More focused, pragmatic randomized studies on atrial fibrillation needed, study finds

December 15, 2016 – Researchers call for more studies addressing the clinical management of atrial fibrillation while examining the quality of evidence underlying the AHA/ACC/HRS clinical practice guidelines on atrial fibrillation, and how they have changed over time.

A recent study by DCRI researchers and colleagues published online December 14 in JAMA Cardiology describes the changes over time in the joint American College of Cardiology (ACC), American Heart Association (AHA) and Heart Rhythm Society (HRS) guidelines on the management of atrial fibrillation and the distribution of recommendations across classes and levels of evidence.

Both the ACC and the AHA have published clinical practice guidelines on atrial fibrillation, which are used widely to guide patient care in the United States, since 2001. In 2011, the Heart Rhythm Society came on board as a primary author and stakeholder. This study was intended to determine whether there have been meaningful changes in the strength of recommendations and quality of evidence used in the guidelines since 2001.

Classes of recommendations and levels of evidence are organized in a ranking system used in evidence-based practices in medicine to define and denote the strength of the results measured in a clinical trial or research study. Level A recommendations represent the highest quality evidence backed by multiple randomized controlled trials or meta-analyses. This is followed by level B, which represents findings from a moderate-quality trial or analysis, and level C, which is derived from non-randomized, less robust studies.

This study examined recommendations from the AHA/ACC/HRS clinical practice guidelines on atrial fibrillation from 2001, 2006, 2011 and 2014. For each recommendation, the researchers documented class of recommendation, level of evidence, and atrial fibrillation category. Even with a noteworthy increase ( more than 200 percent) in the number of published randomized trials focused on atrial fibrillation between 2001 and 2014, there was no notable change in the use of level A evidence.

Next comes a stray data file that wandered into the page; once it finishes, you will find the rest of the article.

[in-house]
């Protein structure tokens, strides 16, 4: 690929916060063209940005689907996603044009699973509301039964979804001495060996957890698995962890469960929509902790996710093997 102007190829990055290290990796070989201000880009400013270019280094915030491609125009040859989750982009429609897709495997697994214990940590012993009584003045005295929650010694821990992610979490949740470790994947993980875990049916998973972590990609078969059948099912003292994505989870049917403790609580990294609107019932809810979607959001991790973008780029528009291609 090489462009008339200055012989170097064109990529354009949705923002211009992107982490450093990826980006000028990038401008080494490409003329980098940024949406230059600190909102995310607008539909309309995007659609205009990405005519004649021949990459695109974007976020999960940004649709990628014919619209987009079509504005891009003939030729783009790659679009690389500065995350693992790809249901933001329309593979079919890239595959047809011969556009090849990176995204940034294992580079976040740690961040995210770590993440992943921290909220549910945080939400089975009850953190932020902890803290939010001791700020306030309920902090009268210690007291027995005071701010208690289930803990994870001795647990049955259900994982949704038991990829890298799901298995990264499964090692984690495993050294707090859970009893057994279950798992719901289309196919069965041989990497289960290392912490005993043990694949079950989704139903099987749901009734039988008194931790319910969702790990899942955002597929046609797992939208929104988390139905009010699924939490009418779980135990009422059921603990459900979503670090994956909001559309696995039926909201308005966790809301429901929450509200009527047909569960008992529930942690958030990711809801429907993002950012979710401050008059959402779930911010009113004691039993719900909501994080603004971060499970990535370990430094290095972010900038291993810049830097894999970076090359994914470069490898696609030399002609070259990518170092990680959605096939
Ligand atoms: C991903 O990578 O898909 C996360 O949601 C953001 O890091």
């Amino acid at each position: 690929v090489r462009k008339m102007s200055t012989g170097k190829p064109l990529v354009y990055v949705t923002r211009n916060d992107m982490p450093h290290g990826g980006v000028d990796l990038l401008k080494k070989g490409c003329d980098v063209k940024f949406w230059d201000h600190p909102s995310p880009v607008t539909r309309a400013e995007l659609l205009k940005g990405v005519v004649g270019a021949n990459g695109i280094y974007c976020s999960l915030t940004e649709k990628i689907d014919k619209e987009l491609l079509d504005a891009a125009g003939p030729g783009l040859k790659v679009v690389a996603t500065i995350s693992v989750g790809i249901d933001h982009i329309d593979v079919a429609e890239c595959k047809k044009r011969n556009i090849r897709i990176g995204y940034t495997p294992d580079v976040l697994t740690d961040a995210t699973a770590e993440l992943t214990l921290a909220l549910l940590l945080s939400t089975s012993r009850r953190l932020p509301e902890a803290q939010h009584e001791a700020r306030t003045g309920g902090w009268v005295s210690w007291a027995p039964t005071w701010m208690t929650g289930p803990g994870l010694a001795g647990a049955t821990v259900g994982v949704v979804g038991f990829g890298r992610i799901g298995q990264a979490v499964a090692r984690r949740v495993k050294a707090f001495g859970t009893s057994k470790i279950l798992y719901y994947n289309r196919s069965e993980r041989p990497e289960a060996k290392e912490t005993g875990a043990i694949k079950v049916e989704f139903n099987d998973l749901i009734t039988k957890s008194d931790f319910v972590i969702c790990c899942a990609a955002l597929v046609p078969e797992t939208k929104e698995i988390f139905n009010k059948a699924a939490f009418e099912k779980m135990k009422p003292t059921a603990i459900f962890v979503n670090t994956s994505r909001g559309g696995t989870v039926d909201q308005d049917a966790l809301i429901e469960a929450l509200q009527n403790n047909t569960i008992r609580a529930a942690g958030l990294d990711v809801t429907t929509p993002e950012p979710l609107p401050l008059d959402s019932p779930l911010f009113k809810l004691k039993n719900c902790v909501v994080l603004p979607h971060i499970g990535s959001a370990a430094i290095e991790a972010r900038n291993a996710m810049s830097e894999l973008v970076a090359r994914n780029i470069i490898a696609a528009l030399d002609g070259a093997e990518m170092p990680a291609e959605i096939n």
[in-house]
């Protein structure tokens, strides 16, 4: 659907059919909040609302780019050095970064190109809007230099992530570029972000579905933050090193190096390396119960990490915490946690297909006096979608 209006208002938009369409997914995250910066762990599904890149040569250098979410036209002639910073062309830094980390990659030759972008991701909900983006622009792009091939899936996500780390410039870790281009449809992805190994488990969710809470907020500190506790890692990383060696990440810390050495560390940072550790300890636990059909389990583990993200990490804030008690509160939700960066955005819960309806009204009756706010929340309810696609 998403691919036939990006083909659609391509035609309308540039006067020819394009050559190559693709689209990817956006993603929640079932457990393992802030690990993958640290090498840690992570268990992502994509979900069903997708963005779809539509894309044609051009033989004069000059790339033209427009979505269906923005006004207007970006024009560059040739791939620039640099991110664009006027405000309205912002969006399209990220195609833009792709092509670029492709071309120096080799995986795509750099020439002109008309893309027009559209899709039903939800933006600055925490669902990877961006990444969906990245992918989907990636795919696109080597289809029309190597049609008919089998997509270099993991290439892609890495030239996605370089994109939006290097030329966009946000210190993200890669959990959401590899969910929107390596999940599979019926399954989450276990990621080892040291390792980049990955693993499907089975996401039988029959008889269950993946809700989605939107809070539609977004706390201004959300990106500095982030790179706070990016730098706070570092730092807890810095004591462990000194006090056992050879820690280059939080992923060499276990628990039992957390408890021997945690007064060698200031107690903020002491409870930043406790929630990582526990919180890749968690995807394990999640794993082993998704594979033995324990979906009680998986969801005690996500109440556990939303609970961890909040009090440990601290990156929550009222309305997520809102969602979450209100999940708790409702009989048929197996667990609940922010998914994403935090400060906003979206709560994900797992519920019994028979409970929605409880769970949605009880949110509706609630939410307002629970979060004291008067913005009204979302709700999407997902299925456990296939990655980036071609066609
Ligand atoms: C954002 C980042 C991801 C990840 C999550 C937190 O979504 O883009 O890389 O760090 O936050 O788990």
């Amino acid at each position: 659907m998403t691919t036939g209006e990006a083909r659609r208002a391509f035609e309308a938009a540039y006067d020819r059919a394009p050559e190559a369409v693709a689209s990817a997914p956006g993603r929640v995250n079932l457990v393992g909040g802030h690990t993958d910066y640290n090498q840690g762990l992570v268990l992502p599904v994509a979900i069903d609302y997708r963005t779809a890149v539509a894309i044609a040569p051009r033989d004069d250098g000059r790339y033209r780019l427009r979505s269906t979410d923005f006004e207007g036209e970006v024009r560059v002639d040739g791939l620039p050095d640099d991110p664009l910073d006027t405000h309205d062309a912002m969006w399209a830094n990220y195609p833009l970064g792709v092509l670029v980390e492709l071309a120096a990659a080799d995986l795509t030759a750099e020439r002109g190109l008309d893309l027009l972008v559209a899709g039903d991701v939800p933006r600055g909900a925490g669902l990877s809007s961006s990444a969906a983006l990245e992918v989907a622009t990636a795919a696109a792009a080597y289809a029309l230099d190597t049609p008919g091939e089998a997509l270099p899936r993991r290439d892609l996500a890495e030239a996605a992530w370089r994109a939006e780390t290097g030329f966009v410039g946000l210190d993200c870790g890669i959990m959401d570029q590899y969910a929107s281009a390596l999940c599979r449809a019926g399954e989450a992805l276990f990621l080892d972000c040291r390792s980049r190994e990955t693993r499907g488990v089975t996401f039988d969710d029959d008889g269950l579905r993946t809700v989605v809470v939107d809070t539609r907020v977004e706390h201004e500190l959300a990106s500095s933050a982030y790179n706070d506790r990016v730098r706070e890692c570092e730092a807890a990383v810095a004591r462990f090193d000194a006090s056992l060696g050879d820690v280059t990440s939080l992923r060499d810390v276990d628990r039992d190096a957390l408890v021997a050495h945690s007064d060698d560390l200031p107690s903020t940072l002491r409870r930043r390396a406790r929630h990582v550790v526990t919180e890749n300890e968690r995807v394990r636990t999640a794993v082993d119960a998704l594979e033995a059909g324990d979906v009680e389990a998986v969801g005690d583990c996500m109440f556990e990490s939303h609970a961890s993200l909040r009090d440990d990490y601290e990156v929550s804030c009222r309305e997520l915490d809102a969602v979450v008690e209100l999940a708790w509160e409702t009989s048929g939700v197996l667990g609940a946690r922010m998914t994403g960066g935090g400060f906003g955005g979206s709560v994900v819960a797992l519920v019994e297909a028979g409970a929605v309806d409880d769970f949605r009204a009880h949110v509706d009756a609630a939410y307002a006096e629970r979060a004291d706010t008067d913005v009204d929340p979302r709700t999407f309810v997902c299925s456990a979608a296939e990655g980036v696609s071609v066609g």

“The ACC/AHA/HRS AF Guidelines play a critical role in providing recommendations for the treatment of atrial fibrillation,” said the DCRI’s Jonathan Piccini, MD, MHS, the study’s senior author. “Health systems, practices, and providers use them not only to guide clinical care, but also to help assess quality of care. However, guidelines are only as good as the evidence underlying them. Despite great advances in the treatment of atrial fibrillation, a lot of important clinical questions remained unanswered. For example, rate control – a key component of AF care – does not have any treatment recommendations supported by the highest level of evidence. Thus, as we design new trials in the future, we need to make sure they address practical treatment decisions in a pragmatic way that helps practicing clinicians.”

The researchers also pointed out that the atrial fibrillation guidelines lag when compared to those of other common diseases, such as unstable angina and heart failure, due to the unique challenges posed by the study and treatment of atrial fibrillation. The study did not consider any revisions to the aims and methodology used by ACC/AHA/HRS over the study period and did not use clinical practice guidelines from other organizations, such as the European Society of Cardiology or the American College of Chest Physicians.

These findings, the researchers concluded, do not diminish the value of the AHA/ACC/HRS guidelines but instead highlight the need for additional high-quality studies targeted to specific and pragmatic clinical questions in atrial fibrillation.

In addition to Piccini, other contributing authors included Adam S. Barnett, William R. Lewis, Michael E. Field, Gregg C. Fonarow, Bernard J. Gersh, Richard L. Page, Hugh Calkins, Benjamin A. Steinberg, and Eric D. Peterson.

Most AF patients receive proper dose of NOACs, but risks exist for others

December 13, 2016 – Patients who receive more or less than the recommended dosage may be at increased risk of death and hospitalization.

Physicians should take care when prescribing non-vitamin K antagonist oral anticoagulants (NOACs) to patients with atrial fibrillation (AF), according to a new study by DCRI researchers.

The study found that although most AF patients prescribed NOACs for stroke prevention received a dosage consistent with U.S. Food and Drug Administration (FDA) recommendations, a significant minority of patients did not.